Why Philadelphia’s Fed President Supports Another Rate Hike
Balance sheet unwinding could begin in September
In a recent interview with The Financial Times, Patrick Harker, the hawkish president of the Philadelphia Federal Reserve, said that the Fed’s balance sheet’s unwinding could begin in September 2017. Harker said that the process of unwinding would be predictable and would proceed according to the plan laid out by the Fed in its June 2017 policy statement.
Harker also said that the Fed should stop hiking rates (BND) when the process of balance sheet unwinding begins. He feels that the Federal Open Market Committee (or FOMC) need not rush into its actions if a further slowdown in inflation (TIP) is observed, and he’s comfortable with the current unemployment level in the US economy.
Another upcoming rate hike
In a conference in London on June 27, Harker backed another Federal Open Market Committee (or FOMC) rate hike in 2017. He believes that US economic growth will continue at an average of 2.3% this year, but he’s retracted his previous assertion that inflation (VTIP) will hit the 2% target in 2017. He’s pushing this target (SCHP) back to early 2018.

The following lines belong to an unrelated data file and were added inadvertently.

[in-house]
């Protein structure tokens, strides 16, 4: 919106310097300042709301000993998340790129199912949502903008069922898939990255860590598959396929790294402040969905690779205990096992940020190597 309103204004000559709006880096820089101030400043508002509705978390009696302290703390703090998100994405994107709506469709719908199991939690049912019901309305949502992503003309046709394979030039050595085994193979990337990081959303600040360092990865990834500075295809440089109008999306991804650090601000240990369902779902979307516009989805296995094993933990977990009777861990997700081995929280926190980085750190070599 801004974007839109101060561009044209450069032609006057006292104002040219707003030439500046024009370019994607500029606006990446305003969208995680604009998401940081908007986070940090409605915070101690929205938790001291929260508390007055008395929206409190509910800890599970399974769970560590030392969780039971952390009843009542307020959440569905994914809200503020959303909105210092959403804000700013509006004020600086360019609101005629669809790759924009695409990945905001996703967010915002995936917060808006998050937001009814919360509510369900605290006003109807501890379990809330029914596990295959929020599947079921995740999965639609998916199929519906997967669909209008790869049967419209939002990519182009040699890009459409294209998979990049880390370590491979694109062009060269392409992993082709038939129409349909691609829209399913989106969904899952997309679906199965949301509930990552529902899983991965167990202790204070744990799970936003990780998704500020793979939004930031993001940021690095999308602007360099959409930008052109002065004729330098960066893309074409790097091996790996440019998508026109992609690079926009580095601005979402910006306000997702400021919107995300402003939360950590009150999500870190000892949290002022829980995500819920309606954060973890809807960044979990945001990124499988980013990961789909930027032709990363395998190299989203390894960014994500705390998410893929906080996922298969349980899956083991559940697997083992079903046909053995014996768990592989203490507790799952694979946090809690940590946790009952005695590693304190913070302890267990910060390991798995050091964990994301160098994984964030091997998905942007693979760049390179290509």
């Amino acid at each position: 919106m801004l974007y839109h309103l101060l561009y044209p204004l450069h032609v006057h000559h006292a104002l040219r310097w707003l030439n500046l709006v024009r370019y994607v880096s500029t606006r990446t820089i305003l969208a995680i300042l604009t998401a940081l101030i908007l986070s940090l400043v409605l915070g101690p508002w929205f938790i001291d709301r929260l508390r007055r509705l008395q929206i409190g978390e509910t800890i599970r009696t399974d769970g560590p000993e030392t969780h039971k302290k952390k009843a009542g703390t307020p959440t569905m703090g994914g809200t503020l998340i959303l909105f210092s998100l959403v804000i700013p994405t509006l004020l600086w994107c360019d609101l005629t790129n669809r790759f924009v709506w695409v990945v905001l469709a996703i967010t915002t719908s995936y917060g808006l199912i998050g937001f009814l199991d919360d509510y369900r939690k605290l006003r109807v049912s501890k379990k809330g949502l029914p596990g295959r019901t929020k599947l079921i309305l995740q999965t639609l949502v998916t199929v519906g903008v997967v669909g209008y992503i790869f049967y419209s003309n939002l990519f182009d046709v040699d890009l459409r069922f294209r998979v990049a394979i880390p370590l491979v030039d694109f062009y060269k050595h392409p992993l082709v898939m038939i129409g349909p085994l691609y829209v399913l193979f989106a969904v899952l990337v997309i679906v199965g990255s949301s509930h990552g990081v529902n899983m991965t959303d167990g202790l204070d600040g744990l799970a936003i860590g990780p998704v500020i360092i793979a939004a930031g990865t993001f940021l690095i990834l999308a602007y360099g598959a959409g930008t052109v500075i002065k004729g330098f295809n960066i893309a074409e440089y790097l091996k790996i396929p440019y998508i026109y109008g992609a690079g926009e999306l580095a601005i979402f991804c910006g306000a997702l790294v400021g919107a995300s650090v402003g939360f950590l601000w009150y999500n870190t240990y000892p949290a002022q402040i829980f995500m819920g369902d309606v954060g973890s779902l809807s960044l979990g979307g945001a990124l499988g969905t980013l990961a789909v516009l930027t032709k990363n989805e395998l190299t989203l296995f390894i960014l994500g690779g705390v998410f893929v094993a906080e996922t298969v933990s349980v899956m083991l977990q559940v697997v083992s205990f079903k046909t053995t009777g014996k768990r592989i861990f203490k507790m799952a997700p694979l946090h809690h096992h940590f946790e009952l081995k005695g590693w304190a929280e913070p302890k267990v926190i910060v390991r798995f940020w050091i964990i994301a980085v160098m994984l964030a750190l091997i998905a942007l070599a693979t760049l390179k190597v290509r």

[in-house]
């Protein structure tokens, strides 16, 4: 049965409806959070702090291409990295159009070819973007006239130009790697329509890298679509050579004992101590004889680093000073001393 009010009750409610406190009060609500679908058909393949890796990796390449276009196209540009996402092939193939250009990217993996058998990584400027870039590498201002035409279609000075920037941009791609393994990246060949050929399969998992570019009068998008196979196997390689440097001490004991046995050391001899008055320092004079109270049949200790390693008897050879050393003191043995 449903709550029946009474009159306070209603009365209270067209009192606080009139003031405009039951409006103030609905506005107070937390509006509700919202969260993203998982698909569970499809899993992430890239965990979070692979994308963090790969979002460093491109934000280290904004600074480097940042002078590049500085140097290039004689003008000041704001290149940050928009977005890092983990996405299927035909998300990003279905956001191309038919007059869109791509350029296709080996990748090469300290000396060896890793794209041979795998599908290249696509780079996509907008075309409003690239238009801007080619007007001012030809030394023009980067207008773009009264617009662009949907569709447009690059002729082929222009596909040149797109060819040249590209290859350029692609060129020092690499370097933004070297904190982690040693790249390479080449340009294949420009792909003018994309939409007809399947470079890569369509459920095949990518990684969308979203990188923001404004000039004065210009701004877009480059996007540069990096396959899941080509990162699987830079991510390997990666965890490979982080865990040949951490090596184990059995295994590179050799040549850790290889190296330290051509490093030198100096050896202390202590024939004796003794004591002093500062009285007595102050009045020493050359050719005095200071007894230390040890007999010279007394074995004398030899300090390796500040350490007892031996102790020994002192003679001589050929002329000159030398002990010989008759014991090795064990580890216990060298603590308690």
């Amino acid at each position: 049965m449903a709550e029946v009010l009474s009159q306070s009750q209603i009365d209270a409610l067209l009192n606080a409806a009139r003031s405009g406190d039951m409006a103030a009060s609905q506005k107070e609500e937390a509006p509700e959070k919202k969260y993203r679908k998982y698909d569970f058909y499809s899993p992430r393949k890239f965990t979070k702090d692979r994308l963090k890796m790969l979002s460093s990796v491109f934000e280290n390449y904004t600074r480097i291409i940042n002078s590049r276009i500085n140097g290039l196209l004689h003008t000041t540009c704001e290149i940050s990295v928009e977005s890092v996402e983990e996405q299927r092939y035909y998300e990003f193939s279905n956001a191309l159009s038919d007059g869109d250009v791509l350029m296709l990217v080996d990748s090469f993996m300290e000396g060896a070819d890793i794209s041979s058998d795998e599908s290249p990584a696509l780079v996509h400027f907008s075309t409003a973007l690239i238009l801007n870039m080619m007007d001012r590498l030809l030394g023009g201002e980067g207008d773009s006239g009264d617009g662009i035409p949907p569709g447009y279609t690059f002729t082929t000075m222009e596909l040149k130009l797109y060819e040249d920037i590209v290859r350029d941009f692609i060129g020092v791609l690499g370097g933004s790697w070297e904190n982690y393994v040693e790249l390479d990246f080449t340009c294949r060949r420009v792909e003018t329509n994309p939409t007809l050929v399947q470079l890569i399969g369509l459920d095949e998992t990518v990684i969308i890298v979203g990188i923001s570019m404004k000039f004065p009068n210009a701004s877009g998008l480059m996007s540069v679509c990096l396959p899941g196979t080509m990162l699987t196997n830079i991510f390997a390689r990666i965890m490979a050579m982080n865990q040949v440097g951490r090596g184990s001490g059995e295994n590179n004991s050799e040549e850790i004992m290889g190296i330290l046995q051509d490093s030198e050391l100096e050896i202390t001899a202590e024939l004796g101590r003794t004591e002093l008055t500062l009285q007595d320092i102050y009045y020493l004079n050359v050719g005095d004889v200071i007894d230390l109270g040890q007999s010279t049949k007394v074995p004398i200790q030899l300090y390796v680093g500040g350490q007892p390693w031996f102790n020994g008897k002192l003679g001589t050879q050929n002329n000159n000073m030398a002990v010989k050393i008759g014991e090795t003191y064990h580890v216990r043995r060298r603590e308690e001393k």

Harker said that the factors that have limited inflation growth are temporary, a view that reflects the sentiment in the FOMC’s recent statement. This view justifies the case for another rate hike.
What to make of hawkish Harker’s views
If we analyze Harker’s recent comments, we can conclude that he remains a hawk. Because he’s a voting member of the Fed, his views are considered by the markets (AGG) to be important in forming an outlook about the Fed’s policy.
Harker is setting the markets up for another hike this year with the small condition that inflation should move back to the 2% level. With that said, incoming US economic data take center stage. Fixed income and equity markets will be paying a lot of attention to these details in the days ahead.
In the next part of this series, we’ll analyze why Boston’s Fed president feels it’s difficult to fight future recessions.